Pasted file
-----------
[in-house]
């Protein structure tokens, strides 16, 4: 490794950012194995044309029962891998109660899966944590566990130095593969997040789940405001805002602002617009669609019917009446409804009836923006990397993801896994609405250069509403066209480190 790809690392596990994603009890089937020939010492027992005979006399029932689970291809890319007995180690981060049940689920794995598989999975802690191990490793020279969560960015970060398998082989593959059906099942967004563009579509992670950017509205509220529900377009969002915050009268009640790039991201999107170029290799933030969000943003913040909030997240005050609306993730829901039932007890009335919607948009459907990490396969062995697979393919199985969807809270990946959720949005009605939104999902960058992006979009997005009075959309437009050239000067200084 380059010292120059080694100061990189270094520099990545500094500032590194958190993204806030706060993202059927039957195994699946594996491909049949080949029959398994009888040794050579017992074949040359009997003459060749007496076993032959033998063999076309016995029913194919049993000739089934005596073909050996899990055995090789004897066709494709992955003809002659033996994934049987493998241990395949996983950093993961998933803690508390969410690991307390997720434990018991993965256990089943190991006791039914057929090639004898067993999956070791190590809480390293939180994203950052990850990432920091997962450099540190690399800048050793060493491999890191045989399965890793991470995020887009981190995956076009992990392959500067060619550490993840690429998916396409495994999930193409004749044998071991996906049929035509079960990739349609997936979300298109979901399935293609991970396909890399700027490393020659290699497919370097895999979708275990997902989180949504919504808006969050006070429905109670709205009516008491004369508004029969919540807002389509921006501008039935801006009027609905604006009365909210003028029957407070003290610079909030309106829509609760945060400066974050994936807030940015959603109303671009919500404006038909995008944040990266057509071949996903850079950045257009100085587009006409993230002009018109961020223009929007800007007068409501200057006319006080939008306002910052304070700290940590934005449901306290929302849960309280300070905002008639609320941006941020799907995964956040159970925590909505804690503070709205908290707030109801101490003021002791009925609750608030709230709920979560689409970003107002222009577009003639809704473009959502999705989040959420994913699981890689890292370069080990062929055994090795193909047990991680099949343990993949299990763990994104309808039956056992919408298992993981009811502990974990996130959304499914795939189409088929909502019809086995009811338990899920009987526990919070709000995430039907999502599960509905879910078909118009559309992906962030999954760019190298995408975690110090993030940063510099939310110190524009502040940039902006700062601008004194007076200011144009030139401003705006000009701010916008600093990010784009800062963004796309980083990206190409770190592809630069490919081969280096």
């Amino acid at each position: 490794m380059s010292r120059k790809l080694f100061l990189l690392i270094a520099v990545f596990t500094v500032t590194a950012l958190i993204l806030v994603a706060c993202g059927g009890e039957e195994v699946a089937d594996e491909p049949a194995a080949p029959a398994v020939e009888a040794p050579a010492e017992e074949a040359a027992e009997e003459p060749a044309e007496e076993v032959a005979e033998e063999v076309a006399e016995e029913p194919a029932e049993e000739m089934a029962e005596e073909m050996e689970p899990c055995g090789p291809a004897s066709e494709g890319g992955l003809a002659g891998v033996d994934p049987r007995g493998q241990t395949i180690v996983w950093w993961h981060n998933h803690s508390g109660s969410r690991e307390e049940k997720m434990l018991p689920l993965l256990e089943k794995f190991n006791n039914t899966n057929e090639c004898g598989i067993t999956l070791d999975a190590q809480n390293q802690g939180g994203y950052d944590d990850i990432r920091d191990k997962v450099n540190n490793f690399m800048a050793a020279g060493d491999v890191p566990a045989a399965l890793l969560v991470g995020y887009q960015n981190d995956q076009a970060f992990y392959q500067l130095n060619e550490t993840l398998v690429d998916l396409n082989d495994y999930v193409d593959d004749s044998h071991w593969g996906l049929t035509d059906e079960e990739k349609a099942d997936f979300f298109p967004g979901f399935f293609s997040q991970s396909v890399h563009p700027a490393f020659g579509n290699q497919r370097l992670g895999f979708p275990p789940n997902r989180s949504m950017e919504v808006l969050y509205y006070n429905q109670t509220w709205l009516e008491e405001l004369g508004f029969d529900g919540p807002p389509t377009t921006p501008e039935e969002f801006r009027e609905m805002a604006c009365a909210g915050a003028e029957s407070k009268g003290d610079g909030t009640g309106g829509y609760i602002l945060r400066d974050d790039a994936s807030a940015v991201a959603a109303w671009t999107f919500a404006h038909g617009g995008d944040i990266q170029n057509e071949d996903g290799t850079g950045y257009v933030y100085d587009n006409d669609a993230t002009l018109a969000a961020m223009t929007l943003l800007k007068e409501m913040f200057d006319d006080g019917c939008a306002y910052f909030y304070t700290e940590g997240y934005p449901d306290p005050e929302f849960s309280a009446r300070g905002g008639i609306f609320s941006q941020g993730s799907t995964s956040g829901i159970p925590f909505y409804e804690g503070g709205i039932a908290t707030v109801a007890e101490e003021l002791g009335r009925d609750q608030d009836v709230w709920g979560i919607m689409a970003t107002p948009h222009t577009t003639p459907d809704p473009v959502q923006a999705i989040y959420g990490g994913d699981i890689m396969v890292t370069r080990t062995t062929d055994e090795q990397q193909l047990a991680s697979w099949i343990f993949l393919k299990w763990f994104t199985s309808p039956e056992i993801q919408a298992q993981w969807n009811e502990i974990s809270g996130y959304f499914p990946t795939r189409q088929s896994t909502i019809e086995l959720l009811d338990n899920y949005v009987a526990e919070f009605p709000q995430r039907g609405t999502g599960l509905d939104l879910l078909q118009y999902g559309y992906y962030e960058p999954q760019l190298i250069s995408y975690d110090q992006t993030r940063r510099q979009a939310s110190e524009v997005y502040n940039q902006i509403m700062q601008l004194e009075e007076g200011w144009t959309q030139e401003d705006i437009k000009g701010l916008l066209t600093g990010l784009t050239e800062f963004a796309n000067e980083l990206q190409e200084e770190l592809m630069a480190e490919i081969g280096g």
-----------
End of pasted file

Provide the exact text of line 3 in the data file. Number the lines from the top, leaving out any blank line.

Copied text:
């Amino acid at each position: 490794m380059s010292r120059k790809l080694f100061l990189l690392i270094a520099v990545f596990t500094v500032t590194a950012l958190i993204l806030v994603a706060c993202g059927g009890e039957e195994v699946a089937d594996e491909p049949a194995a080949p029959a398994v020939e009888a040794p050579a010492e017992e074949a040359a027992e009997e003459p060749a044309e007496e076993v032959a005979e033998e063999v076309a006399e016995e029913p194919a029932e049993e000739m089934a029962e005596e073909m050996e689970p899990c055995g090789p291809a004897s066709e494709g890319g992955l003809a002659g891998v033996d994934p049987r007995g493998q241990t395949i180690v996983w950093w993961h981060n998933h803690s508390g109660s969410r690991e307390e049940k997720m434990l018991p689920l993965l256990e089943k794995f190991n006791n039914t899966n057929e090639c004898g598989i067993t999956l070791d999975a190590q809480n390293q802690g939180g994203y950052d944590d990850i990432r920091d191990k997962v450099n540190n490793f690399m800048a050793a020279g060493d491999v890191p566990a045989a399965l890793l969560v991470g995020y887009q960015n981190d995956q076009a970060f992990y392959q500067l130095n060619e550490t993840l398998v690429d998916l396409n082989d495994y999930v193409d593959d004749s044998h071991w593969g996906l049929t035509d059906e079960e990739k349609a099942d997936f979300f298109p967004g979901f399935f293609s997040q991970s396909v890399h563009p700027a490393f020659g579509n290699q497919r370097l992670g895999f979708p275990p789940n997902r989180s949504m950017e919504v808006l969050y509205y006070n429905q109670t509220w709205l009516e008491e405001l004369g508004f029969d529900g919540p807002p389509t377009t921006p501008e039935e969002f801006r009027e609905m805002a604006c009365a909210g915050a003028e029957s407070k009268g003290d610079g909030t009640g309106g829509y609760i602002l945060r400066d974050d790039a994936s807030a940015v991201a959603a109303w671009t999107f919500a404006h038909g617009g995008d944040i990266q170029n057509e071949d996903g290799t850079g950045y257009v933030y100085d587009n006409d669609a993230t002009l018109a969000a961020m223009t929007l943003l800007k007068e409501m913040f200057d006319d006080g019917c939008a306002y910052f909030y304070t700290e940590g997240y934005p449901d306290p005050e929302f849960s309280a009446r300070g905002g008639i609306f609320s941006q941020g993730s799907t995964s956040g829901i159970p925590f909505y409804e804690g503070g709205i039932a908290t707030v109801a007890e101490e003021l002791g009335r009925d609750q608030d009836v709230w709920g979560i919607m689409a970003t107002p948009h222009t577009t003639p459907d809704p473009v959502q923006a999705i989040y959420g990490g994913d699981i890689m396969v890292t370069r080990t062995t062929d055994e090795q990397q193909l047990a991680s697979w099949i343990f993949l393919k299990w763990f994104t199985s309808p039956e056992i993801q919408a298992q993981w969807n009811e502990i974990s809270g996130y959304f499914p990946t795939r189409q088929s896994t909502i019809e086995l959720l009811d338990n899920y949005v009987a526990e919070f009605p709000q995430r039907g609405t999502g599960l509905d939104l879910l078909q118009y999902g559309y992906y962030e960058p999954q760019l190298i250069s995408y975690d110090q992006t993030r940063r510099q979009a939310s110190e524009v997005y502040n940039q902006i509403m700062q601008l004194e009075e007076g200011w144009t959309q030139e401003d705006i437009k000009g701010l916008l066209t600093g990010l784009t050239e800062f963004a796309n000067e980083l990206q190409e200084e770190l592809m630069a480190e490919i081969g280096g």